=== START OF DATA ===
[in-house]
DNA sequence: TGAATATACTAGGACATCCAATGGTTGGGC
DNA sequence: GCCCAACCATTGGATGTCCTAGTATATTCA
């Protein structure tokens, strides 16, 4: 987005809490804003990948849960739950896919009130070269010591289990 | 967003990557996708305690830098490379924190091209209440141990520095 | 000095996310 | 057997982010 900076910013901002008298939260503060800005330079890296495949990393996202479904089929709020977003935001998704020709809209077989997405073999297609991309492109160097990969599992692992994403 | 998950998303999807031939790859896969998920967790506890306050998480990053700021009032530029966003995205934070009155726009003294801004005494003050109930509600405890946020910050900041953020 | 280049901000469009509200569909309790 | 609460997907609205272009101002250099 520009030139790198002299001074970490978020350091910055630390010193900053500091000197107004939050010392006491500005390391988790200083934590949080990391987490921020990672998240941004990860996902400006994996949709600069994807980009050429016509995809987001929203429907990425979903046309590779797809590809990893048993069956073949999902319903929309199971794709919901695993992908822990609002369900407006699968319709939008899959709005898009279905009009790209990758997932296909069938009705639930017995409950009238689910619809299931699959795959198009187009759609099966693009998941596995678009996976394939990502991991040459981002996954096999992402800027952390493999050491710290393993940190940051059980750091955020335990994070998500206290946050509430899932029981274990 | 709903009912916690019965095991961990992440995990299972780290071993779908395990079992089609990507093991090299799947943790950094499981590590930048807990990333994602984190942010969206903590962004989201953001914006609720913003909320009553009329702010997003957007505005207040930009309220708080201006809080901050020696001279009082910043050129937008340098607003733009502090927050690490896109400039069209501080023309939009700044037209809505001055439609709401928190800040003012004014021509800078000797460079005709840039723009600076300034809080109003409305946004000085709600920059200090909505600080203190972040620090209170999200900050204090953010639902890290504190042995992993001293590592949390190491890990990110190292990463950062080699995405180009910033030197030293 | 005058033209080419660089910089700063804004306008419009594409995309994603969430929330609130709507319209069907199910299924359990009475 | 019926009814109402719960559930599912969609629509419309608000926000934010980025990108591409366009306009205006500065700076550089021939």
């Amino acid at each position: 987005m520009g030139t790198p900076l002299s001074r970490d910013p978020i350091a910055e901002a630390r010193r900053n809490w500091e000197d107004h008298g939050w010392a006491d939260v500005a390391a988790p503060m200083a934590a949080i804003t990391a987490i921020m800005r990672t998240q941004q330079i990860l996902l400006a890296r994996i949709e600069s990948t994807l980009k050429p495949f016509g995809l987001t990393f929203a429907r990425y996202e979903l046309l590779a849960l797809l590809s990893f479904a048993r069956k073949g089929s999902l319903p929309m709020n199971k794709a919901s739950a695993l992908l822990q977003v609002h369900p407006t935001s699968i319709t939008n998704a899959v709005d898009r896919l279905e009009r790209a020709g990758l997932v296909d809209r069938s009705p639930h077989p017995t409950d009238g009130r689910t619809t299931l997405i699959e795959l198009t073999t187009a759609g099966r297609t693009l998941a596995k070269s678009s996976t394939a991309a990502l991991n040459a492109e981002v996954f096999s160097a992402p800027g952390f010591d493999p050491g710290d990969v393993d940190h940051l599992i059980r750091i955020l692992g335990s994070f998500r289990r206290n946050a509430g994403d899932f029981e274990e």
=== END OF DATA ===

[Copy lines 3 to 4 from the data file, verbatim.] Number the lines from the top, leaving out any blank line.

DNA sequence: GCCCAACCATTGGATGTCCTAGTATATTCA
């Protein structure tokens, strides 16, 4: 987005809490804003990948849960739950896919009130070269010591289990 | 967003990557996708305690830098490379924190091209209440141990520095 | 000095996310 | 057997982010 900076910013901002008298939260503060800005330079890296495949990393996202479904089929709020977003935001998704020709809209077989997405073999297609991309492109160097990969599992692992994403 | 998950998303999807031939790859896969998920967790506890306050998480990053700021009032530029966003995205934070009155726009003294801004005494003050109930509600405890946020910050900041953020 | 280049901000469009509200569909309790 | 609460997907609205272009101002250099 520009030139790198002299001074970490978020350091910055630390010193900053500091000197107004939050010392006491500005390391988790200083934590949080990391987490921020990672998240941004990860996902400006994996949709600069994807980009050429016509995809987001929203429907990425979903046309590779797809590809990893048993069956073949999902319903929309199971794709919901695993992908822990609002369900407006699968319709939008899959709005898009279905009009790209990758997932296909069938009705639930017995409950009238689910619809299931699959795959198009187009759609099966693009998941596995678009996976394939990502991991040459981002996954096999992402800027952390493999050491710290393993940190940051059980750091955020335990994070998500206290946050509430899932029981274990 | 709903009912916690019965095991961990992440995990299972780290071993779908395990079992089609990507093991090299799947943790950094499981590590930048807990990333994602984190942010969206903590962004989201953001914006609720913003909320009553009329702010997003957007505005207040930009309220708080201006809080901050020696001279009082910043050129937008340098607003733009502090927050690490896109400039069209501080023309939009700044037209809505001055439609709401928190800040003012004014021509800078000797460079005709840039723009600076300034809080109003409305946004000085709600920059200090909505600080203190972040620090209170999200900050204090953010639902890290504190042995992993001293590592949390190491890990990110190292990463950062080699995405180009910033030197030293 | 005058033209080419660089910089700063804004306008419009594409995309994603969430929330609130709507319209069907199910299924359990009475 | 019926009814109402719960559930599912969609629509419309608000926000934010980025990108591409366009306009205006500065700076550089021939």